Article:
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NEWS
February 9, 2015 | By Chris Mondics, Inquirer Staff Writer
Crowded with Washington-bound commuters, the Track 5 platform beneath 30th Street Station was swept by a cold wind as Ron Levine stamped his feet and blew into his hands to stay warm. On this unusually icy November day last year, Levine, a prominent white-collar defense lawyer and a former prosecutor in the U.S. Attorney's Office in Philadelphia, and his colleague, Abe Rein, were on their way to the nation's capital. There, they would meet with other lawyers to fine-tune arguments in a Supreme Court case.
NEWS
February 6, 2015 | By Amy Worden, Inquirer Harrisburg Bureau
HARRISBURG - Gov. Wolf on Wednesday tapped a bipartisan duo - a law school dean and a central Pennsylvania county judge - to fill vacancies on the Pennsylvania Supreme Court. Wolf said he would nominate Ken Gormley, dean and professor at the Duquesne University School of Law in Pittsburgh, and Thomas Kistler, president judge of Centre County Court, to the bench. "I am pleased today to announce two extremely qualified and distinguished individuals as my nominees to serve on the Supreme Court of Pennsylvania, the highest court in the commonwealth," Wolf said.
NEWS
February 2, 2015 | By Joseph A. Slobodzian, Inquirer Staff Writer
A once-prominent Philadelphia African American lawyer has been disbarred by the Pennsylvania Supreme Court after failing to respond to professional and ethical complaints. The action, which takes effect Feb. 28 and strips Willie Lee Nattiel Jr. of his law license, was published Thursday by the court. The 23-page opinion lists 10 charges against Nattiel, most involving mishandling client funds and failures to appear for meetings and court hearings of people he had agreed to represent.
NEWS
February 1, 2015 | By Joseph A. Slobodzian, Inquirer Staff Writer
A once-prominent Philadelphia lawyer has been disbarred by the Pennsylvania Supreme Court after failing to respond to professional and ethical complaints. The action, which takes effect Feb. 28 and strips Willie Lee Nattiel Jr. of his law license, was published Thursday by the Supreme Court. The 23-page opinion lists 10 charges against Nattiel, most involving mishandling client funds and failures to appear for meetings and court hearings of people he had agreed to represent. Nattiel, 55, could not be reached for comment Friday.
NEWS
January 24, 2015 | By Kristen A. Graham, Inquirer Staff Writer
Commonwealth Court judges ruled Thursday that the School Reform Commission does not have the power to cancel union contracts, restoring health-care cuts that were to save the Philadelphia schools $54 million annually. The unanimous ruling appeared to strike down a core operating belief of the SRC. PFT president Jerry Jordan called the decision "a very big victory" that affirmed the union's position that contracts must be negotiated, not imposed, and that the state law that created the SRC did not give it the power to wipe away collective bargaining.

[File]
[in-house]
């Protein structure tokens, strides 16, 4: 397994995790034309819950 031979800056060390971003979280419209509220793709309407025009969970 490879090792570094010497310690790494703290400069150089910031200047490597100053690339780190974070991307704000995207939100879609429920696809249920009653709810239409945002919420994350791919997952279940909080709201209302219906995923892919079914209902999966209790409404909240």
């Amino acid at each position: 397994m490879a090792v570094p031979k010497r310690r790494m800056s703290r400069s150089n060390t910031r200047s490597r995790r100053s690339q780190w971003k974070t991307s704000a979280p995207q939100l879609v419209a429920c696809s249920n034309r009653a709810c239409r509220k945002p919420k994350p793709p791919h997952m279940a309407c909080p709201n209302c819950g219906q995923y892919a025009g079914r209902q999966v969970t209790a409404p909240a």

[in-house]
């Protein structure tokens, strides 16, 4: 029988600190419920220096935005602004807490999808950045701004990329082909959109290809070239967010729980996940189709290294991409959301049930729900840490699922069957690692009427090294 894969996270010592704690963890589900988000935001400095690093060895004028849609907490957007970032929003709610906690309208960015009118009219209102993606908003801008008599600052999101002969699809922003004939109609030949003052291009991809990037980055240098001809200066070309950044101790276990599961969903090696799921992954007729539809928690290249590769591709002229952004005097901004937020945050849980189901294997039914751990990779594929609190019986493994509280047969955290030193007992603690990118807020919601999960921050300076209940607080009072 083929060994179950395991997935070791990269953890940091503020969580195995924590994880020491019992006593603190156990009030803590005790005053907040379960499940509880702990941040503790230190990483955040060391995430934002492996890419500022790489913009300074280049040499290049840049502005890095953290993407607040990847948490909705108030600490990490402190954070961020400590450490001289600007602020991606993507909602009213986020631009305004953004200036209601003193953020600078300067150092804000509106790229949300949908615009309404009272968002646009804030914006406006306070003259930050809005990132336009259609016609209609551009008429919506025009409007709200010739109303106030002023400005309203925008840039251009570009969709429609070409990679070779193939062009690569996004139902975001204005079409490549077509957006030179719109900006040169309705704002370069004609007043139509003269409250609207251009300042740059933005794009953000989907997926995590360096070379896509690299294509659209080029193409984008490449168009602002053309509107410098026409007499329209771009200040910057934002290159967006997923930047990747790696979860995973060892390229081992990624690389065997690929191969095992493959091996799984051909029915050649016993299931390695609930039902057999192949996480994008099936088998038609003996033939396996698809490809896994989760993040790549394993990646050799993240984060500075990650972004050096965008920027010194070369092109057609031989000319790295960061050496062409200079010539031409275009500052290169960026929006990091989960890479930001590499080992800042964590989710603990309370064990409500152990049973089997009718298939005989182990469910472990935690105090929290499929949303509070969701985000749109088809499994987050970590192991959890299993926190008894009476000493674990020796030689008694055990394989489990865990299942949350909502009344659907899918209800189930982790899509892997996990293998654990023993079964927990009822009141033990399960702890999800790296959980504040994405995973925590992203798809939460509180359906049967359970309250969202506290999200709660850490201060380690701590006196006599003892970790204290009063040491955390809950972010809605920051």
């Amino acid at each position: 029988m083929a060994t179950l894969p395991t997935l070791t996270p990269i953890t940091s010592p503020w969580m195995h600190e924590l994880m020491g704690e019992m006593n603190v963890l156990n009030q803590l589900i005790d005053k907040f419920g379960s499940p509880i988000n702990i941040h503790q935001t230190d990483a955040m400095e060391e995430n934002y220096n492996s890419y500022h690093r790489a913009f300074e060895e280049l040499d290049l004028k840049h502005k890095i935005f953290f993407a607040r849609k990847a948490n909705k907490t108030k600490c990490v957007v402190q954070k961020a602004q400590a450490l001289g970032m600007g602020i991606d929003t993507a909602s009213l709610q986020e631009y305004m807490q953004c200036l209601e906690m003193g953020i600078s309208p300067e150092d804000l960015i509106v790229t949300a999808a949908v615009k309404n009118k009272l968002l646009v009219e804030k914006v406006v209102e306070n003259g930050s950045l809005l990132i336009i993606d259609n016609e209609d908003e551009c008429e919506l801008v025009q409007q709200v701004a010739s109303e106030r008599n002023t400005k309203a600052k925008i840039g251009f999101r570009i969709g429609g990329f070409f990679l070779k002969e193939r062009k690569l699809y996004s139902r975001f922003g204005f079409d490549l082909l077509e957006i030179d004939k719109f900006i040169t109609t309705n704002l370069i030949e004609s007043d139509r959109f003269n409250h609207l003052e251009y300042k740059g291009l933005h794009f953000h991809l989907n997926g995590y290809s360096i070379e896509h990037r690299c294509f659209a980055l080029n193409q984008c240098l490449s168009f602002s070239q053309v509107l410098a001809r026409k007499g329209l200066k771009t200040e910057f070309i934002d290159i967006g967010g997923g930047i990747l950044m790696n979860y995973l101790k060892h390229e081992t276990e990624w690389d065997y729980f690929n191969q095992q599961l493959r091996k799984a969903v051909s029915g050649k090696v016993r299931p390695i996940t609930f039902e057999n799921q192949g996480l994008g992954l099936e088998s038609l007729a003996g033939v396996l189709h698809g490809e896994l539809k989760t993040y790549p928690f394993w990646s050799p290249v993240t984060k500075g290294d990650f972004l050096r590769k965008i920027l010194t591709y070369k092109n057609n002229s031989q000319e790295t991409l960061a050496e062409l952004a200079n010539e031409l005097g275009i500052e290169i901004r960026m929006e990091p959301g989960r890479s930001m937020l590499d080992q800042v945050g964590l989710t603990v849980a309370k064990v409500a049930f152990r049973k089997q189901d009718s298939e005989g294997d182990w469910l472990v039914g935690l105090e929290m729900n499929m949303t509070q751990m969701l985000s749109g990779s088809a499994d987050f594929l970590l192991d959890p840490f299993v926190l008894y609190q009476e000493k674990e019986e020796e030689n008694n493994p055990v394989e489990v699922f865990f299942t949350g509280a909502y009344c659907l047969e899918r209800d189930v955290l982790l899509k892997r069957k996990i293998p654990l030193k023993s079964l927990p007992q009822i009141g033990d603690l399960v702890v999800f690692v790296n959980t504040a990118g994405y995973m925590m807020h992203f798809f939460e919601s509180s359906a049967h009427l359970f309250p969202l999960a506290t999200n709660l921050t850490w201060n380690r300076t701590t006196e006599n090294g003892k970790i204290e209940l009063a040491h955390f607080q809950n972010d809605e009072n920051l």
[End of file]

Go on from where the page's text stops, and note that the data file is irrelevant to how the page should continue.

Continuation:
BUSINESS
January 16, 2015 | By Jane M. Von Bergen, Inquirer Staff Writer
In the latest twist on the continuing legal tangle over whether workers are defined as employees or independent contractors, the New Jersey Supreme Court said Wednesday that workers are considered to be employees unless the company can prove otherwise. The case, filed in 2010 in federal court in New Jersey, was closely-watched by business owners and unions. Three New Jersey men, two from the area, who delivered Sleepy's mattresses contended they were improperly classified as independent contractors, causing them to lose benefits and forcing them to cover expenses that should have been paid by Sleepy's L.L.C.
NEWS
January 8, 2015 | By Andrew Seidman, Inquirer Trenton Bureau
TRENTON - The New Jersey Supreme Court on Tuesday confronted the possibility of intervening in the state's promulgation of affordable housing rules, two months after the Christie administration failed to meet a court-ordered deadline for adopting new regulations. During 31/2 hours of oral arguments, the justices expressed doubt that the state agency responsible for developing the rules would do so soon, and sought to pursue alternative means to achieve that goal without violating the separation of powers.
NEWS
January 5, 2015 | Inquirer Editorial Board
On leaving the city's old Family Court building, The Inquirer recently reported, some judges saw fit to take the fixtures with them to their new chambers. This neatly illustrated the distance between judicial impropriety and criminal guilt. No one - including the city officials who promised the court's antique accoutrements to the building's buyer - is planning to make a federal case out of this. Nor should they. Still, many Philadelphians are no doubt dismayed that their designated arbiters of justice appeared to stoop to stripping a public facility for parts.
NEWS
December 28, 2014 | By Andrew Seidman, Inquirer Trenton Bureau
Even as Gov. Christie has slammed the state Supreme Court as too "activist," his administration's inability to establish new affordable-housing rules has raised the prospect that the high court will intervene next year. New Jersey has failed for more than a decade to update its requirements to help municipalities satisfy their constitutional obligation to each provide a fair share of the region's affordable housing to low- and moderate-income residents. After repeated attempts by the Christie administration to fundamentally change that process, the court will hear oral arguments next month in a case brought by affordable-housing advocates, who want the justices to coordinate development of new rules.
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